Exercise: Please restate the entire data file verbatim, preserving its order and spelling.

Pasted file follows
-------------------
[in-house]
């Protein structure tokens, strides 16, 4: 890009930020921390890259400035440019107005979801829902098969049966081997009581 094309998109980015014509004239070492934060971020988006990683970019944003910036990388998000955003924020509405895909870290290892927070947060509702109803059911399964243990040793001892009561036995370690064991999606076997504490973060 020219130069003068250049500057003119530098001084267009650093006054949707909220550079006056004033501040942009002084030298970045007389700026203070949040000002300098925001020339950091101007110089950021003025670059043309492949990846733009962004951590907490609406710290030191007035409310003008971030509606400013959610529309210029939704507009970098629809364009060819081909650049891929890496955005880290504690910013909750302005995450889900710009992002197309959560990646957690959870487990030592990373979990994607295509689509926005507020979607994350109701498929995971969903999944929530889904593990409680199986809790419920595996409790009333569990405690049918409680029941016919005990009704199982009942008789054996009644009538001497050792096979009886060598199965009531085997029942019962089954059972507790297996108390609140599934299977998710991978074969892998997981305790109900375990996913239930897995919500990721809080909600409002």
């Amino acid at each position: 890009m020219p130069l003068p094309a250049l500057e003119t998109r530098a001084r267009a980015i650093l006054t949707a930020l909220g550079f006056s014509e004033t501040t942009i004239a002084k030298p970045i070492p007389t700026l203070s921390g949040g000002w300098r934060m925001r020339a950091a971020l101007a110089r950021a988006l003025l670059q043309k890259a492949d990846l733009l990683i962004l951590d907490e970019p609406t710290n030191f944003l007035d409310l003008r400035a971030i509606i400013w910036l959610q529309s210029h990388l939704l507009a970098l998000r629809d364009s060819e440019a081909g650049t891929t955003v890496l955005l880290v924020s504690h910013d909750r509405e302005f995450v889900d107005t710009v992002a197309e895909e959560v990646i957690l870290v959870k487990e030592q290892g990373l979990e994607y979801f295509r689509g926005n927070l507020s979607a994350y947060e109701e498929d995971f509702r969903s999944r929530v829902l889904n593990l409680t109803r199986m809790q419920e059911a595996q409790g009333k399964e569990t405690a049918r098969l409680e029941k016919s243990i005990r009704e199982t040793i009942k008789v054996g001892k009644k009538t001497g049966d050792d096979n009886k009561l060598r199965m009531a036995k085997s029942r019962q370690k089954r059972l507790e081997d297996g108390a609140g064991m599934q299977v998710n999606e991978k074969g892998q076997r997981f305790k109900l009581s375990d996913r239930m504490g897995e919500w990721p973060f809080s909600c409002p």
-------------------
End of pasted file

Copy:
[in-house]
């Protein structure tokens, strides 16, 4: 890009930020921390890259400035440019107005979801829902098969049966081997009581 094309998109980015014509004239070492934060971020988006990683970019944003910036990388998000955003924020509405895909870290290892927070947060509702109803059911399964243990040793001892009561036995370690064991999606076997504490973060 020219130069003068250049500057003119530098001084267009650093006054949707909220550079006056004033501040942009002084030298970045007389700026203070949040000002300098925001020339950091101007110089950021003025670059043309492949990846733009962004951590907490609406710290030191007035409310003008971030509606400013959610529309210029939704507009970098629809364009060819081909650049891929890496955005880290504690910013909750302005995450889900710009992002197309959560990646957690959870487990030592990373979990994607295509689509926005507020979607994350109701498929995971969903999944929530889904593990409680199986809790419920595996409790009333569990405690049918409680029941016919005990009704199982009942008789054996009644009538001497050792096979009886060598199965009531085997029942019962089954059972507790297996108390609140599934299977998710991978074969892998997981305790109900375990996913239930897995919500990721809080909600409002």
């Amino acid at each position: 890009m020219p130069l003068p094309a250049l500057e003119t998109r530098a001084r267009a980015i650093l006054t949707a930020l909220g550079f006056s014509e004033t501040t942009i004239a002084k030298p970045i070492p007389t700026l203070s921390g949040g000002w300098r934060m925001r020339a950091a971020l101007a110089r950021a988006l003025l670059q043309k890259a492949d990846l733009l990683i962004l951590d907490e970019p609406t710290n030191f944003l007035d409310l003008r400035a971030i509606i400013w910036l959610q529309s210029h990388l939704l507009a970098l998000r629809d364009s060819e440019a081909g650049t891929t955003v890496l955005l880290v924020s504690h910013d909750r509405e302005f995450v889900d107005t710009v992002a197309e895909e959560v990646i957690l870290v959870k487990e030592q290892g990373l979990e994607y979801f295509r689509g926005n927070l507020s979607a994350y947060e109701e498929d995971f509702r969903s999944r929530v829902l889904n593990l409680t109803r199986m809790q419920e059911a595996q409790g009333k399964e569990t405690a049918r098969l409680e029941k016919s243990i005990r009704e199982t040793i009942k008789v054996g001892k009644k009538t001497g049966d050792d096979n009886k009561l060598r199965m009531a036995k085997s029942r019962q370690k089954r059972l507790e081997d297996g108390a609140g064991m599934q299977v998710n999606e991978k074969g892998q076997r997981f305790k109900l009581s375990d996913r239930m504490g897995e919500w990721p973060f809080s909600c409002p």